Previously a videographer in London’s high end residential market, he carried out corporate production work for major firms including Barratt London. Before then Jack studied Multimedia Production at Oxford Brookes, which included a year’s placement with the creative team at Culham Studio handling video production, editing and filming.
“I’m really pleased to be returning to Oxford, which is a really vibrant place to live and work,” says Jack. “Oxford Digital Media is an impressive company, and I admire their work in drama and documentary. This additional strand makes them think wider than most corporate video companies and therefore an inspiring, creative team to be part of.”
MD James Tomalin says: “Jack is an incredibly capable addition to our team. As a successful freelance he has proven his technical abilities in commercial video production as well as an understanding of the business world. He has a real ‘can do,’ creative approach to his work.”
Our contemplation of infinity is explored in this fascinating radio series by Adrian Moore. In ten episodes he journeys through philosophical thought on infinity over the last two and a half thousand years, from why the idea made the Greeks so uncomfortable and introducing us to some of the first great thinkers on infinity, to how the church entered the debate, the arguments that have raged through mathematics and how infinity affects our notion of the universe. He ends with asking what the concept of infinity tells us about ourselves.
This 10 part series was recorded and edited by Oxford Digital Media for BBC Radio 4. Tune in at http://www.bbc.co.uk/programmes/b07wr1lz/episodes/player.
Over the years, you’ll have witnessed the evolution of our studio at the Jam Factory. Since starting out in 2005, we configured our facility several times over to fulfil growing demand and deliver outstanding quality and service in digital video production.
We first occupied one room on the first floor, and ended up with the studio, offices and production suites taking up most of the top floor. Inevitably, we couldn’t expand any further without defying the laws of physics, so it was time to move on.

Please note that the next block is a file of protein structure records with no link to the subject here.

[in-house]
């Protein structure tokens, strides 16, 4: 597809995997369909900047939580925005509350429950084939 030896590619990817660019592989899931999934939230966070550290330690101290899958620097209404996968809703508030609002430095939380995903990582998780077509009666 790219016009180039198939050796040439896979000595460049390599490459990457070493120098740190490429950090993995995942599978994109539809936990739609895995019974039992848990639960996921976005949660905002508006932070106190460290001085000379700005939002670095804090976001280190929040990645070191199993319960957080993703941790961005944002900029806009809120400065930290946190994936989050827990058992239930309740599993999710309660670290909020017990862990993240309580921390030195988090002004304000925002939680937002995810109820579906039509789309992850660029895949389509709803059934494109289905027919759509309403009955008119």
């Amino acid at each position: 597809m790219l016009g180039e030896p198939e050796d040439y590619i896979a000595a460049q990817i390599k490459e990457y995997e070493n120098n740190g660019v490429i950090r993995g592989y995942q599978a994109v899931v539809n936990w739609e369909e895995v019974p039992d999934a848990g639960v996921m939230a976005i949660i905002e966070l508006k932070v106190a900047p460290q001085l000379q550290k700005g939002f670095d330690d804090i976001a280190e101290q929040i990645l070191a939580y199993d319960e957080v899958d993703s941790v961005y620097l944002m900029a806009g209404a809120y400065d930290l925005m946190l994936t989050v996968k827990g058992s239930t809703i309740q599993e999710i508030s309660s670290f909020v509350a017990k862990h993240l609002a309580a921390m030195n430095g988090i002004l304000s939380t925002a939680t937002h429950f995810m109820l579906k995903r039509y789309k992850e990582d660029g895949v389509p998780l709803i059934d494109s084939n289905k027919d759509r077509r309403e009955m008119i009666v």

And this is where it gets exciting. We’ve created a purpose-built studio, office and production facility at smart, modern premises in Farmoor, Oxford. As well as ground floor access, light, spacious interiors and ample parking, we have:
A bigger studio: 42-square metres with green-screen, audio recording facility, 4K studio cameras for single or multiple set-up. Full soundproofing, cool LED video lighting and artists’ facilities with catering and green room.
More post production facilities: Four edit stations plus a private suite for client edits, all with latest edition Adobe Premiere. Dedicated animation suite with AfterEffects and Cinema 4D.
A bigger office: Our team of 10 (we’re currently recruiting a cameraman and editor) has a modern workspace, well equipped, with plenty of room for growth.
A ‘chill zone:’ Think sofas, fruit bowls, chilled drinks and great coffee.
Do pay us a visit – we think you’ll be impressed!
Our new address
You can now find us at Oxford Digital Media, 4 Farmoor Court, Oxford OX2 9LU. Our phone number remains the same – 01865 241007 – there might be some initial connection problems as it is transferred over this week. Our office mobile is 07790 516459 and you can of course find us online at oxforddigitalmedia.co.uk.
Fashion, politics, witches and queens all featured in an amazing Jacobean court masque recently performed at New College, Oxford. The Masque of Queens, created in 1609 by Ben Jonson and Inigo Jones, was one of the most glamorous of its kind. Drama, music and dance were all combined to present evil (in the form of disruptive witches) being dispelled by regal authority (a group of majestic queens).
Capturing the performance was an opportunity to test our camera skills on shooting moving actors within a relatively confined space. All of the filming took place down the chapel’s central aisle, requiring us to shoot the action with severe space restrictions and without disrupting the audience experience. We overcame this complex shoot by using a GoPro as our second camera and recorded a separate 8 track audio mix to go onto the edit later. As there were lots of costume changes radio mics weren’t possible, so we rigged up the aisle with wireless mics on stands.
The story was brought to life in an edited production directed by Dr Emma Whipday, teaching fellow at King’s College London English and Literature department. The complexity of these productions means that they are rarely performed today, and its setting in the dramatic chapel at New College, Oxford made it a truly unique experience.
The performance was funded by the Ludwig Fund for the Humanities at New College, Oxford, the OUP John Fell Fund at the University of Oxford, and the Malone Society. It was filmed for Dr Daniel Starza Smith, British Academy Post-Doctoral Fellow in English Literature and Oakeshott Junior Research Fellow, Lincoln College, Oxford.